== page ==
Hi, I made some raised beds to grow veggies in out of untreated macrocarpa planks, because I didnt want any of those nasty chemicals leaching into the soil. However, I was wondering if there is any way of treating wood with out such nastiness. I thought I could coat them with cooking oil, it might help to repel water but I dont know if it will do much to extend the life of the macrocarpa. Do you have any ideas????? Any advise would be really appreciated, many thanks, Kim

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Some Pest amnagers now days use Borax. It was used prior to WWII and the chemical era.
Thanks Susan for your suggestion. Do you know how effective it is? I'm not even sure where I would buy it from. Cheers, Kim
hello Kim, I have macrocarpa raised beds and the supplier recommended using linseed oil on them.
Thanks Megan. I might try that
Thanks Erica. I think that is going to be the best solution
Ive just used old timber for mine and have had no problems at all, i honestly feel its a load of cobblers chemicals leaching into the soil, the amounts are probably so low as the timber would have lost most of the loose chemical, from being outside as part of an old deck, there are more things to worry about like whole sale chemical abuse especially to Home gardeners who mix up incorrect dilutions and are il educated of there greater affects!
You are probably right, but I'de rather be safe than sorry. Thanks
I have heard that no treated timber will be allowed in the production of NZ certified organic food from July this year. If they do not allow this on a commercial scale, why would you use it at home? The wood treatment used in NZ (CCA: Copper Chrome Arsenate) is banned in many countries (USA, Canada) because of safety and toxicity concerns. I would definitively advise not to use treated timber as garden edges, garden raised beds, or below any area that is using a large amount ot of treated timber (such as retainig wall). Organic NZ in a 2008 issue run 2 good articles on this matter (July/August isssue and September/October issue). The treatment is a poison that stops naturally occuring wood decay and kills micro organisms.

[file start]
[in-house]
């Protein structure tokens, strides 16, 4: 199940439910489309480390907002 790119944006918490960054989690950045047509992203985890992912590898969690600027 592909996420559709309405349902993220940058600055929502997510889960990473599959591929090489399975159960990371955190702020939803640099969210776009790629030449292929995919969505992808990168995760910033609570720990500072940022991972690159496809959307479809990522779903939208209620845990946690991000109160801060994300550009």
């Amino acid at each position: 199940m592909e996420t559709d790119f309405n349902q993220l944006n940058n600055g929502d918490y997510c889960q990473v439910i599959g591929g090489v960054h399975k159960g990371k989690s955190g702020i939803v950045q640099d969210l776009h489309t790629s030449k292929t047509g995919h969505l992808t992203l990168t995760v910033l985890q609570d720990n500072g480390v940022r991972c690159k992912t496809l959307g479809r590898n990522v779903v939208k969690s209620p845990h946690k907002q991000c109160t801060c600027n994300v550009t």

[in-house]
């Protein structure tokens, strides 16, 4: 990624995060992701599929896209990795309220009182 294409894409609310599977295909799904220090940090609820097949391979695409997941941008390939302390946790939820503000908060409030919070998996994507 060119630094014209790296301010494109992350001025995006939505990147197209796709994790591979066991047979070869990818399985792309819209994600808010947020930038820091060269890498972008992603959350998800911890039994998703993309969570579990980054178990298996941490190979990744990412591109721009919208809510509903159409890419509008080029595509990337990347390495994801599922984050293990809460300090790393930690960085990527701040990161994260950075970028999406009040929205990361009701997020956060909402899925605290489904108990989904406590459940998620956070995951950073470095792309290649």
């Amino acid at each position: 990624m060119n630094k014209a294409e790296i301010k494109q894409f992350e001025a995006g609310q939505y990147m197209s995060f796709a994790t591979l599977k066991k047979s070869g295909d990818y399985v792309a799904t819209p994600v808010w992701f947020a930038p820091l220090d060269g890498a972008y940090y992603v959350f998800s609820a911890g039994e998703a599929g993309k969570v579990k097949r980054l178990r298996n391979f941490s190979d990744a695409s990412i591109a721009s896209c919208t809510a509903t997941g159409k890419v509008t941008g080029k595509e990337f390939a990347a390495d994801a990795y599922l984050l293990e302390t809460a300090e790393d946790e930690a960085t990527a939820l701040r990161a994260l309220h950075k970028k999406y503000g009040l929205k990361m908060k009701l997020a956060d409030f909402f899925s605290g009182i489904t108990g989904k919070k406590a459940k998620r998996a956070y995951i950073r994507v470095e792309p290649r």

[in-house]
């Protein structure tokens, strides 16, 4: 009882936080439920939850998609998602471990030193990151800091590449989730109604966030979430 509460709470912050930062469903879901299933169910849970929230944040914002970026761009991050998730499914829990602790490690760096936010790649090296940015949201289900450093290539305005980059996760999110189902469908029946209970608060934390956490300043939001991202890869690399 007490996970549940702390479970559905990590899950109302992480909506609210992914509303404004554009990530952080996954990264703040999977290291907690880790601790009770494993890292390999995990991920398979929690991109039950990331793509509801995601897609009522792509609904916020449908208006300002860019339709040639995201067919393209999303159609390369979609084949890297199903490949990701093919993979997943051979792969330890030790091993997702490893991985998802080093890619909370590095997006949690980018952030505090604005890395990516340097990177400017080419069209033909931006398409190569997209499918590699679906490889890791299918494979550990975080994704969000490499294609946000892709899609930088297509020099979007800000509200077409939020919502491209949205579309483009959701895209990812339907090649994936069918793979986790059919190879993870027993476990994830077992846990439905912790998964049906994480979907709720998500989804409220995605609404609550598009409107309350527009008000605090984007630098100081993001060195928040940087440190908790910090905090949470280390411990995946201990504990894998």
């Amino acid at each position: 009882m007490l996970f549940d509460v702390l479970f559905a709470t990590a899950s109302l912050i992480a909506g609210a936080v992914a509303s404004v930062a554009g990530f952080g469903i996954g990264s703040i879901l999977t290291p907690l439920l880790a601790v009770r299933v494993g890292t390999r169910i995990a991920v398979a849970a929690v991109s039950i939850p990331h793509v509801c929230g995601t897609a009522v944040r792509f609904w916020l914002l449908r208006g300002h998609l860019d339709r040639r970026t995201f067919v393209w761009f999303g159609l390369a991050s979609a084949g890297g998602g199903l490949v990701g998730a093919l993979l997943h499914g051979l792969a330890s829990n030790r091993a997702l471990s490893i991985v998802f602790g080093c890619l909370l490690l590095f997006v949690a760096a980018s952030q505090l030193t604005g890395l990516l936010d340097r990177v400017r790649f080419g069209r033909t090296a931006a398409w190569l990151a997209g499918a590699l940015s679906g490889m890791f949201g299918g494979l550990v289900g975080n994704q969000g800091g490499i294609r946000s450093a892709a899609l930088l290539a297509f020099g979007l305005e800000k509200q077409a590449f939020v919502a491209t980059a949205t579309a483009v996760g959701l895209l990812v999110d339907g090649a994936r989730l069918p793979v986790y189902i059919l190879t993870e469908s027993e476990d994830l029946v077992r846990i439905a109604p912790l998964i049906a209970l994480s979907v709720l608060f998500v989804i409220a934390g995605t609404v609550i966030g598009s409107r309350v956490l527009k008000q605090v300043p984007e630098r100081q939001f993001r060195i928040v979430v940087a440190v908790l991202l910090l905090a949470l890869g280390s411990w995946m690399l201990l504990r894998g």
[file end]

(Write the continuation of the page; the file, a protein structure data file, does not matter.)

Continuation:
Thanks for your reply Diane, I agree with you. But what do you suggest as an alternative? I have spent a lot of time making all my raised beds with used untreated timber but it will rot in a few years. I wish there was a way i could slow this process safely.
HI Kim,
depending on the site conditions , height of bed, etc...untreated hardwood, such as railway sleepers should last some time. If you have a very dry site in summer, you do not want your bed to be raised too much, because humidity is in the ground. So bricks, logs, bottles turned upside down and buried slightly could be enough. Or any clean material that may become available around the garden or the nerighbourhood. Otherwise, if you are setting your bed above rubbles, concrete, poorly drained area, the following could be considered; stones, recycled concrete (old driveway being rebuilt). recycled corrugated iron, clay-concrete mixtures, or long lasting timber again .(heart wood will last longer)

Hi Kim,

Your raised beds made from Macrocarpa planks will be safe except where sap wood is used (sometimes along edge).  My husband cut down Mac's, we milled them and built our home from them.  Beautiful wood too.  More to the point we have dug up macrocarpa fence posts and they were not rotted after years of being planted!  If you scrape an old post the macrocarpa smell is still there.  The mist from milling the logs was so strong I felt a bit ill after a day of milling.  Don't know what it is but bugs do not like it for sure.



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